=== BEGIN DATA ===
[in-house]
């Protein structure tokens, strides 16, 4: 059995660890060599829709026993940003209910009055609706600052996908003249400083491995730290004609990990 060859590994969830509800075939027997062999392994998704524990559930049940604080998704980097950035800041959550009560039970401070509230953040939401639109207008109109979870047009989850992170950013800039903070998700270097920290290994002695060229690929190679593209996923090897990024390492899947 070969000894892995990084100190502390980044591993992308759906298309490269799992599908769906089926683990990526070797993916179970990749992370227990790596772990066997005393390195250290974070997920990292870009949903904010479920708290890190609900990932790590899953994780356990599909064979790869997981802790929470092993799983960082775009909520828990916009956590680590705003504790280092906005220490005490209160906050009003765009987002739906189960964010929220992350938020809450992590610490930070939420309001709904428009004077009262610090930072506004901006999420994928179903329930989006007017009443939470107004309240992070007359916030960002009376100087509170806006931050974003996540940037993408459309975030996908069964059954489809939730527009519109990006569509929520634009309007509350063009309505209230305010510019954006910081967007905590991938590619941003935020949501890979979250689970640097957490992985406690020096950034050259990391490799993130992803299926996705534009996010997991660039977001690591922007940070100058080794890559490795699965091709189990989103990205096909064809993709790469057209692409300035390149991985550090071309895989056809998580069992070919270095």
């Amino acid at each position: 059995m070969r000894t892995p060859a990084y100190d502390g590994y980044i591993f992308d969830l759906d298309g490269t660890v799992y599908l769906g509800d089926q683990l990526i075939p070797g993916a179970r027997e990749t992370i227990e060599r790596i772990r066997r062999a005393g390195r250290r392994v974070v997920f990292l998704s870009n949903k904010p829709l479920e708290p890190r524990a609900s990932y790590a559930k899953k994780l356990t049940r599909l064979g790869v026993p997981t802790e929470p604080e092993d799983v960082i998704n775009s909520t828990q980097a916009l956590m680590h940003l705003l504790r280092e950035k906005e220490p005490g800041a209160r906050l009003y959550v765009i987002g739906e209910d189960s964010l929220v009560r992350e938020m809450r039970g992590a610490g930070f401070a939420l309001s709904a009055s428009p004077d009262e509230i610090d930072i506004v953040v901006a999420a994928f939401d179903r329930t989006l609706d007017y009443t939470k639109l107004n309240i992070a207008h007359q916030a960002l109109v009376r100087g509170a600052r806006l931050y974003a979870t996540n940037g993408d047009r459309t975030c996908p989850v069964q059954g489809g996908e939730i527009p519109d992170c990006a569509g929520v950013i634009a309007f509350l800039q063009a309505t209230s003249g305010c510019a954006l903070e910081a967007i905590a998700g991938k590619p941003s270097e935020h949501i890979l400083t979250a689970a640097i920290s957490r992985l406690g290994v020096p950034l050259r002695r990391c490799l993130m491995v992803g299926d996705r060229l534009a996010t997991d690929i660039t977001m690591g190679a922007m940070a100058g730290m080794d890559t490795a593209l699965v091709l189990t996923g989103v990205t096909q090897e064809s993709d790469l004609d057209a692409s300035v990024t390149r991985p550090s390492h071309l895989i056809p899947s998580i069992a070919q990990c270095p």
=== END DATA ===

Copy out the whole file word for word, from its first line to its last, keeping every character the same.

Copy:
[in-house]
């Protein structure tokens, strides 16, 4: 059995660890060599829709026993940003209910009055609706600052996908003249400083491995730290004609990990 060859590994969830509800075939027997062999392994998704524990559930049940604080998704980097950035800041959550009560039970401070509230953040939401639109207008109109979870047009989850992170950013800039903070998700270097920290290994002695060229690929190679593209996923090897990024390492899947 070969000894892995990084100190502390980044591993992308759906298309490269799992599908769906089926683990990526070797993916179970990749992370227990790596772990066997005393390195250290974070997920990292870009949903904010479920708290890190609900990932790590899953994780356990599909064979790869997981802790929470092993799983960082775009909520828990916009956590680590705003504790280092906005220490005490209160906050009003765009987002739906189960964010929220992350938020809450992590610490930070939420309001709904428009004077009262610090930072506004901006999420994928179903329930989006007017009443939470107004309240992070007359916030960002009376100087509170806006931050974003996540940037993408459309975030996908069964059954489809939730527009519109990006569509929520634009309007509350063009309505209230305010510019954006910081967007905590991938590619941003935020949501890979979250689970640097957490992985406690020096950034050259990391490799993130992803299926996705534009996010997991660039977001690591922007940070100058080794890559490795699965091709189990989103990205096909064809993709790469057209692409300035390149991985550090071309895989056809998580069992070919270095």
């Amino acid at each position: 059995m070969r000894t892995p060859a990084y100190d502390g590994y980044i591993f992308d969830l759906d298309g490269t660890v799992y599908l769906g509800d089926q683990l990526i075939p070797g993916a179970r027997e990749t992370i227990e060599r790596i772990r066997r062999a005393g390195r250290r392994v974070v997920f990292l998704s870009n949903k904010p829709l479920e708290p890190r524990a609900s990932y790590a559930k899953k994780l356990t049940r599909l064979g790869v026993p997981t802790e929470p604080e092993d799983v960082i998704n775009s909520t828990q980097a916009l956590m680590h940003l705003l504790r280092e950035k906005e220490p005490g800041a209160r906050l009003y959550v765009i987002g739906e209910d189960s964010l929220v009560r992350e938020m809450r039970g992590a610490g930070f401070a939420l309001s709904a009055s428009p004077d009262e509230i610090d930072i506004v953040v901006a999420a994928f939401d179903r329930t989006l609706d007017y009443t939470k639109l107004n309240i992070a207008h007359q916030a960002l109109v009376r100087g509170a600052r806006l931050y974003a979870t996540n940037g993408d047009r459309t975030c996908p989850v069964q059954g489809g996908e939730i527009p519109d992170c990006a569509g929520v950013i634009a309007f509350l800039q063009a309505t209230s003249g305010c510019a954006l903070e910081a967007i905590a998700g991938k590619p941003s270097e935020h949501i890979l400083t979250a689970a640097i920290s957490r992985l406690g290994v020096p950034l050259r002695r990391c490799l993130m491995v992803g299926d996705r060229l534009a996010t997991d690929i660039t977001m690591g190679a922007m940070a100058g730290m080794d890559t490795a593209l699965v091709l189990t996923g989103v990205t096909q090897e064809s993709d790469l004609d057209a692409s300035v990024t390149r991985p550090s390492h071309l895989i056809p899947s998580i069992a070919q990990c270095p």